I personally don’t like the end of days themes.  I'm a builder and a creative type.  I like to take from what I have and make things.   I have enough stress jumping the gate into the next system.  I'm shocked I'm not a shut in.  When an incursion comes into low sec its irritating as hell.  It involves avoidance, moving out of the area and not particularly ‘fun’.  Even if I wanted to fight it, for some reason, my natural state in the game makes that nearly impossible due to a lack of numbers.  A mechanic that is geared towards numbers is not kind to the average denizen of low security space which is notorious for its small corps and smaller gangs.

The key idea is forced.  I can decide to participate, such as with faction warfare, sov warfare, wormhole life or even going back to high sec. I have options to leave as well.  If the entire game was swamped in a massive incursion and the only way to solve it was for the entire player base to turn and fight the game force I’d be rather disenchanted.  I understand how it can be gripping game play but I find the heart and soul of my interactions the things that happen because of the other players.  I have nothing against immersive NPC based stories. I'd simply like to chose not to participate.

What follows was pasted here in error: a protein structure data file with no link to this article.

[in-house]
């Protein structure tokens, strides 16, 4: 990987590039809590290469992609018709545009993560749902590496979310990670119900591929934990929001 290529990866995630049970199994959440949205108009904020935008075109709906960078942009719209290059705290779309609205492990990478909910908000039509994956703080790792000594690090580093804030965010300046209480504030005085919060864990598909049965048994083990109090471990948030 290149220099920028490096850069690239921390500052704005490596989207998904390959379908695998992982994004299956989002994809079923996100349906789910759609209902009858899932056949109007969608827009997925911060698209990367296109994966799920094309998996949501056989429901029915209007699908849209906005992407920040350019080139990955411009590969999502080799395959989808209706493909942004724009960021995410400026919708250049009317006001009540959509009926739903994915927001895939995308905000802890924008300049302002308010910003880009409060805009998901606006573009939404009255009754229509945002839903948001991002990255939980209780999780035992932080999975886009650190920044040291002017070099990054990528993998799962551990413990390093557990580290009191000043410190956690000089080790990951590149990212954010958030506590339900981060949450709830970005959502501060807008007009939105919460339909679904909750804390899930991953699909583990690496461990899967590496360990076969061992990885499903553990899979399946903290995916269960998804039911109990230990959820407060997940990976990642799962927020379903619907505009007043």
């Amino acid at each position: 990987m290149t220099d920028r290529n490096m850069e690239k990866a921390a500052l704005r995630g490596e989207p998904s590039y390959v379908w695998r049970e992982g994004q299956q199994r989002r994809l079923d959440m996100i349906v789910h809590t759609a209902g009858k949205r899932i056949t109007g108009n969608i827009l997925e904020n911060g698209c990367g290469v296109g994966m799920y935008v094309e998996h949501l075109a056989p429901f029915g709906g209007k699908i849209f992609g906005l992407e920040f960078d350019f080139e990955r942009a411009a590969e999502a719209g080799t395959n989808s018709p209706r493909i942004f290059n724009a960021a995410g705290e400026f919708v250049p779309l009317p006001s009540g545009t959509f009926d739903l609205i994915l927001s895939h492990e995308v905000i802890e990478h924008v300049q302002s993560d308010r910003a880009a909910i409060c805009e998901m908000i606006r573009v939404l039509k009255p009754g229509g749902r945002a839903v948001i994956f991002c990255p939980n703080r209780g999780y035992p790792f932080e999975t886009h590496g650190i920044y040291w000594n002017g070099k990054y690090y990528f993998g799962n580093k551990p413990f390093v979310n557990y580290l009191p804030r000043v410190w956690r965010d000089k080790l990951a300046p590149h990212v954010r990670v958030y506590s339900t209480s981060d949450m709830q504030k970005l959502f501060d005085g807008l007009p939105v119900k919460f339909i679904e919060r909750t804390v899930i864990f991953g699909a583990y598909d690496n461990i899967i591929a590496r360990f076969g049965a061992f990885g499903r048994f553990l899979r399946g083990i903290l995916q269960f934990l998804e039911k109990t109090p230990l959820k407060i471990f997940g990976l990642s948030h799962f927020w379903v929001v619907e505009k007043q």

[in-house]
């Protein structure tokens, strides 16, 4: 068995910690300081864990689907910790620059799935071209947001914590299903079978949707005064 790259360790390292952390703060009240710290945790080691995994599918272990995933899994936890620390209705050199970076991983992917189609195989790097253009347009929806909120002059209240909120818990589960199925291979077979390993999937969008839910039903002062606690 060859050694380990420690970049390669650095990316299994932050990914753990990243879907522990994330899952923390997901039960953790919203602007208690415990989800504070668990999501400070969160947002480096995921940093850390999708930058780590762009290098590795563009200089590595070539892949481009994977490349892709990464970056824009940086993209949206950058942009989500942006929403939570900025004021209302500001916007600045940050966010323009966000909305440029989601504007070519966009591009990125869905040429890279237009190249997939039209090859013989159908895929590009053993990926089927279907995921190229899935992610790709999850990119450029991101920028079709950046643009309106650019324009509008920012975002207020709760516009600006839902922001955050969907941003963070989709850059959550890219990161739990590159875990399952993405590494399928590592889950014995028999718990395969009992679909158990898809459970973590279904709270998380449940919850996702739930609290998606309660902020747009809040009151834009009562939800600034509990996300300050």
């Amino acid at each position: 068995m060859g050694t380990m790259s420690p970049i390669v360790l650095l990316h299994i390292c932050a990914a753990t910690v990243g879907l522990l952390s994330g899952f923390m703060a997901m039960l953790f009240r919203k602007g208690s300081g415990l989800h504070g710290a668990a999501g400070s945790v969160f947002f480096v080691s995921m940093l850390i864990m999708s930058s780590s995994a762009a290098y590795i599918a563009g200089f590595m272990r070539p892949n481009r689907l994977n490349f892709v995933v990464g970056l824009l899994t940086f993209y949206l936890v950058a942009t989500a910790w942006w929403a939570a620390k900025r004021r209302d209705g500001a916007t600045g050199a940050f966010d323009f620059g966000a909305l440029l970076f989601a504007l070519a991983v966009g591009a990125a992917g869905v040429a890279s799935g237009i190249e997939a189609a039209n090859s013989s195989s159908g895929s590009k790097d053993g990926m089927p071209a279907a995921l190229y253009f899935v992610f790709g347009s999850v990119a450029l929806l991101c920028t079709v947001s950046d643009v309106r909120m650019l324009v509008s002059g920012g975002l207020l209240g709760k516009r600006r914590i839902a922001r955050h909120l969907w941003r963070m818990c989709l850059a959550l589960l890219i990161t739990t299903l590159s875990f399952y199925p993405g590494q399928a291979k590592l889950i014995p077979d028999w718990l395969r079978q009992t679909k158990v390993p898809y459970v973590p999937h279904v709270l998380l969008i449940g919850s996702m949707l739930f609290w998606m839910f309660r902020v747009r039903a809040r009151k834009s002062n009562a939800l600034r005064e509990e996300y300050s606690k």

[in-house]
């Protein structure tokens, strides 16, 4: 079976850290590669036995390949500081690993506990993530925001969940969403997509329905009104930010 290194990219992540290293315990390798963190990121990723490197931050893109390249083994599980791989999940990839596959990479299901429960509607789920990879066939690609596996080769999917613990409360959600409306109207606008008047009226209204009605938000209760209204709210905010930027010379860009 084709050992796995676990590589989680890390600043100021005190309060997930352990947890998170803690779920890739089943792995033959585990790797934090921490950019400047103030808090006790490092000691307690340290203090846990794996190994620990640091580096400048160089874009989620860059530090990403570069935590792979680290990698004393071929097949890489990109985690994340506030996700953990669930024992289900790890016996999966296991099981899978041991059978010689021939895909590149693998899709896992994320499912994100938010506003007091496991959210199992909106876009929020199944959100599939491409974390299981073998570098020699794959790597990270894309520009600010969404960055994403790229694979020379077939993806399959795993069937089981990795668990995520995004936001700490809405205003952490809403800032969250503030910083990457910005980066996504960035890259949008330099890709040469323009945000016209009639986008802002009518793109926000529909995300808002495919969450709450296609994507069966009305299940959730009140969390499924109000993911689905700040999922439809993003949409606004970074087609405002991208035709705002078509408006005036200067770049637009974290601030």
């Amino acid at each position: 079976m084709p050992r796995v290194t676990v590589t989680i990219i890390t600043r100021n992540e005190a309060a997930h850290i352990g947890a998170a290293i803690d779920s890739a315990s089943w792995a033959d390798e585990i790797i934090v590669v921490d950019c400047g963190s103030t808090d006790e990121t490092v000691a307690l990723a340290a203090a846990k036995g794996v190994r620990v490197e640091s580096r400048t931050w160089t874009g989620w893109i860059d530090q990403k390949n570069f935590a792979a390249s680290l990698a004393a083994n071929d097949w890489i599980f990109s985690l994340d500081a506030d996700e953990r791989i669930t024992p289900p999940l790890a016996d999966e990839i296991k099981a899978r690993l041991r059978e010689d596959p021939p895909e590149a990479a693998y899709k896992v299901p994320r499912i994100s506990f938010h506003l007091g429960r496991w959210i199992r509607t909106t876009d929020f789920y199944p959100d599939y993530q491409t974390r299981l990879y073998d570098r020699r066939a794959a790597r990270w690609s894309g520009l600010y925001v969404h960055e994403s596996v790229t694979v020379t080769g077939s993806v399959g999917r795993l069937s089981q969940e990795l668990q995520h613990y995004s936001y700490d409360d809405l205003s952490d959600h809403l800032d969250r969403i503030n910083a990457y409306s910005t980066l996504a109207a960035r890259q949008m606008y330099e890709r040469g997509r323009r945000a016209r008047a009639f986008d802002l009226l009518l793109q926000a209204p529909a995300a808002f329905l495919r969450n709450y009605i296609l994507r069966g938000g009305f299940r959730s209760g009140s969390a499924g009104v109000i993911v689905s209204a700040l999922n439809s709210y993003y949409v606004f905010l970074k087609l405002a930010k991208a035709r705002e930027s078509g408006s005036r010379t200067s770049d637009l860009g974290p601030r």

I know that many people want more substance from the game world.  Some crave more.  I once had a discussion with someone about the lack of unique NPCs.  I forgot what he played (I suspect WoW) but he spoke of weeks waiting for, looking for, watching for special NPCs with special goodies and how that improved the game for him.  I, would have lost attention to the task within minutes of it starting.  I am that person that skims the quest/mission in an MMO and runs off to find people to play with.  Where is that balance?


Empire in Eve is a civilization.  It is a very old very stable civilization with fantastic technology. It is not in a state of decay but is in fact rather healthy if prone to its own issues as any group is.  Beyond the empire is the non stable aura of low sec.  The rules are ragged and stripped of most of their power.  Past that is Null Sec, the established Frontier or land of the Fiefs.  Wormholes are their own space, areas that people have said ‘Today I go to see what is there’ and entered.  A land of exploration and differences from day to day life.